January 17, 2019
As we age, it’s natural to experience forgetfulness. Losing track of your keys once in a while, or forgetting an acquaintance’s name when you randomly bump into them on the street are normal occurrences that tend to happen with more frequency as you get older. If impairments to memory, thought, or communication become increasingly common or more severe, it may be time to assess these symptoms more closely, as they may be warning signs of early dementia.
Dementia is not a singular disease; rather, it is a combination of symptoms that signify age-related cognitive decline most commonly caused by Alzheimer’s disease. Symptoms of dementia tend to vary greatly from person to person, but memory loss is at the top of the list.
Those with dementia struggle primarily with short-term memory loss, and often have trouble locating personal items, paying bills on time, or remembering why they entered a room. Dementia sufferers are often able to recall events from years past, but can’t remember what they ate for lunch. With time, this symptom will worsen if not properly diagnosed and managed by a healthcare professional.
Another symptom that crops up early on is an inability to speak normally or find the right words. This can make conversation difficult for both parties, as the thread becomes easily confusing or loses its meaning. Repetition becomes a key theme as well, and many dementia sufferers will ask the same question over and over, which also ties to other symptoms like memory loss.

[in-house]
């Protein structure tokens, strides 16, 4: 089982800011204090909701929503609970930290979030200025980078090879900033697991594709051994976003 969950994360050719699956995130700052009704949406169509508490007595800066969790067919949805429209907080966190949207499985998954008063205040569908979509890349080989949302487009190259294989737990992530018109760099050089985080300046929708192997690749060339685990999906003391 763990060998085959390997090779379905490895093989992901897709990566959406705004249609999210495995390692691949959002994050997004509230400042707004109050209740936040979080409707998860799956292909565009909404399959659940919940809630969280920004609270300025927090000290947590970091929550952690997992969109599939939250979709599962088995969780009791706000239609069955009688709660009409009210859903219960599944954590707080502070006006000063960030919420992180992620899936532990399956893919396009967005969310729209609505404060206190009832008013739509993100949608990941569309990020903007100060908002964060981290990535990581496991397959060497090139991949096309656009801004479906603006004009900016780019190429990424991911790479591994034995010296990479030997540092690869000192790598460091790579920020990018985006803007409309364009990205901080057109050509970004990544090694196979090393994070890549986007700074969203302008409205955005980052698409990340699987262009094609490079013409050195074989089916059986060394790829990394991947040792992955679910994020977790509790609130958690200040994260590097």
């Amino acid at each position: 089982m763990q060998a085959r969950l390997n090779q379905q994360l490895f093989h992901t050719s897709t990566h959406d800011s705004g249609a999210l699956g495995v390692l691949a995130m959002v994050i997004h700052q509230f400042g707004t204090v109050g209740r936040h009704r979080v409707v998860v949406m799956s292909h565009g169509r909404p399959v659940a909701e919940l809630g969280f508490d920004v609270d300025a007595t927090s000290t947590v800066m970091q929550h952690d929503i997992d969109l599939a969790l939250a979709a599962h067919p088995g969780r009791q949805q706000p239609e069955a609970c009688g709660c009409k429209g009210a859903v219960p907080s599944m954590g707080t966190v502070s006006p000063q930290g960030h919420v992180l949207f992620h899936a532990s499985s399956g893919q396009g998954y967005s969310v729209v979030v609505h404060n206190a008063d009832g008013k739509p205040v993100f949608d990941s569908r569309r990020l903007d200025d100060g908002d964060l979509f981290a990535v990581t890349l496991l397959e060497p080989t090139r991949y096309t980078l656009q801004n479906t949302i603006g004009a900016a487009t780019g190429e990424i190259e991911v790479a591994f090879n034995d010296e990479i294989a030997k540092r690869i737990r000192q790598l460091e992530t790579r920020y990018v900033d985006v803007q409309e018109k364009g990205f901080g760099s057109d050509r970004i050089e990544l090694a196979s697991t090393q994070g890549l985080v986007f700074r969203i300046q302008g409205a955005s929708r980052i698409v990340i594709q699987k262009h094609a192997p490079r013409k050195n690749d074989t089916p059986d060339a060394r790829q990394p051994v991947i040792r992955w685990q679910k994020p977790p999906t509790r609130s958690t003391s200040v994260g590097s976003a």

Because dementia affects mental functions, it also affects your ability to solve problems, make plans, or understand complex ideas. This symptom takes many forms — it could mean that following an old, familiar recipe suddenly becomes tricky, or tasks involving numbers (like paying bills or balancing your checkbook) are too difficult to complete.
If you suspect that you or a loved one may be exhibiting early signs of dementia, social withdrawal is another symptom to keep an eye out for. Similar warning signals include anger, aggression, anxiety, and general mood fluctuations. Dementia’s impact on the brain is not only physical, it can also be emotional, so it is important to monitor behavior closely if these symptoms appear in conjunction with others. Luckily, there are several resources available to you and your family to cope with these sensitive issues.
Dementia can change eyesight and how you perceive the world around you. When dementia sets in, it can narrow your field of vision, which can make movement and travel problematic. As it progresses, the condition can also cause spatial issues — for example, someone may appear to be fussing with their hair, when in reality, they are attempting to switch off a light that seems much closer to them than it actually is.
Risk factors for dementia, including age and genetics, can’t be controlled. But by routinely engaging in healthy activities, like exercise and feeding your brain with a nutritious diet, you or your loved one can help reduce the chances of getting dementia or Alzheimer’s later in life. Regular check-ups with your doctor are also key to detecting symptoms of dementia early and ensuring they are addressed as soon as possible.